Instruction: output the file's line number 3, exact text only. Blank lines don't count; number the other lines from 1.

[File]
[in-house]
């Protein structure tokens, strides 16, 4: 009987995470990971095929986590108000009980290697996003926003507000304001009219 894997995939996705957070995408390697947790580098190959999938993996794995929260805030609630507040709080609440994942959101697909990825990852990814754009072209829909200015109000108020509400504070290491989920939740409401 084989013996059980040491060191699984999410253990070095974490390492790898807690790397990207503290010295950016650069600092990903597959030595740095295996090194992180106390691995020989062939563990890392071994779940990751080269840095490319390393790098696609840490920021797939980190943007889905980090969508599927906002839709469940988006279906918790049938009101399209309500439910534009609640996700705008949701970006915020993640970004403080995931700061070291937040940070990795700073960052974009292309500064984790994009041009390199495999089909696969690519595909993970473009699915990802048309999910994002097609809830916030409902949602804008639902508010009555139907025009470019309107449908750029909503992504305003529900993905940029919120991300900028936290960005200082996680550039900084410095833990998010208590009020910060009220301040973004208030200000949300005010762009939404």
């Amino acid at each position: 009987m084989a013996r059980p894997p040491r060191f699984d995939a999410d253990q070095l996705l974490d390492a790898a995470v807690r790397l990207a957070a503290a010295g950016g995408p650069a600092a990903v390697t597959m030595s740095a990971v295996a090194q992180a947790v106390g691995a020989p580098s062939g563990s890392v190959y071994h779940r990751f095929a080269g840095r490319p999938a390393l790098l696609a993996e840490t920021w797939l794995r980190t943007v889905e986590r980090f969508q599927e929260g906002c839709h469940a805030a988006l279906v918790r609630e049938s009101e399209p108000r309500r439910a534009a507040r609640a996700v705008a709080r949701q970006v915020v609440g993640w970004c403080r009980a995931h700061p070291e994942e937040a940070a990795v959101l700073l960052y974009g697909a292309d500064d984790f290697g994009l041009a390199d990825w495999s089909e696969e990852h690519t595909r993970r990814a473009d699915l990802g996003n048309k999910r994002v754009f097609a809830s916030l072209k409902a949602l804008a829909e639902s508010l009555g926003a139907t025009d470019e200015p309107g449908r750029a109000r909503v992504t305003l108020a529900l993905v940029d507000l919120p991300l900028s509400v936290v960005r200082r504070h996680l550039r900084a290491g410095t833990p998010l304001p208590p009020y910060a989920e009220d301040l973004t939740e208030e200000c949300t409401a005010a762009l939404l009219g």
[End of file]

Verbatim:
């Amino acid at each position: 009987m084989a013996r059980p894997p040491r060191f699984d995939a999410d253990q070095l996705l974490d390492a790898a995470v807690r790397l990207a957070a503290a010295g950016g995408p650069a600092a990903v390697t597959m030595s740095a990971v295996a090194q992180a947790v106390g691995a020989p580098s062939g563990s890392v190959y071994h779940r990751f095929a080269g840095r490319p999938a390393l790098l696609a993996e840490t920021w797939l794995r980190t943007v889905e986590r980090f969508q599927e929260g906002c839709h469940a805030a988006l279906v918790r609630e049938s009101e399209p108000r309500r439910a534009a507040r609640a996700v705008a709080r949701q970006v915020v609440g993640w970004c403080r009980a995931h700061p070291e994942e937040a940070a990795v959101l700073l960052y974009g697909a292309d500064d984790f290697g994009l041009a390199d990825w495999s089909e696969e990852h690519t595909r993970r990814a473009d699915l990802g996003n048309k999910r994002v754009f097609a809830s916030l072209k409902a949602l804008a829909e639902s508010l009555g926003a139907t025009d470019e200015p309107g449908r750029a109000r909503v992504t305003l108020a529900l993905v940029d507000l919120p991300l900028s509400v936290v960005r200082r504070h996680l550039r900084a290491g410095t833990p998010l304001p208590p009020y910060a989920e009220d301040l973004t939740e208030e200000c949300t409401a005010a762009l939404l009219g």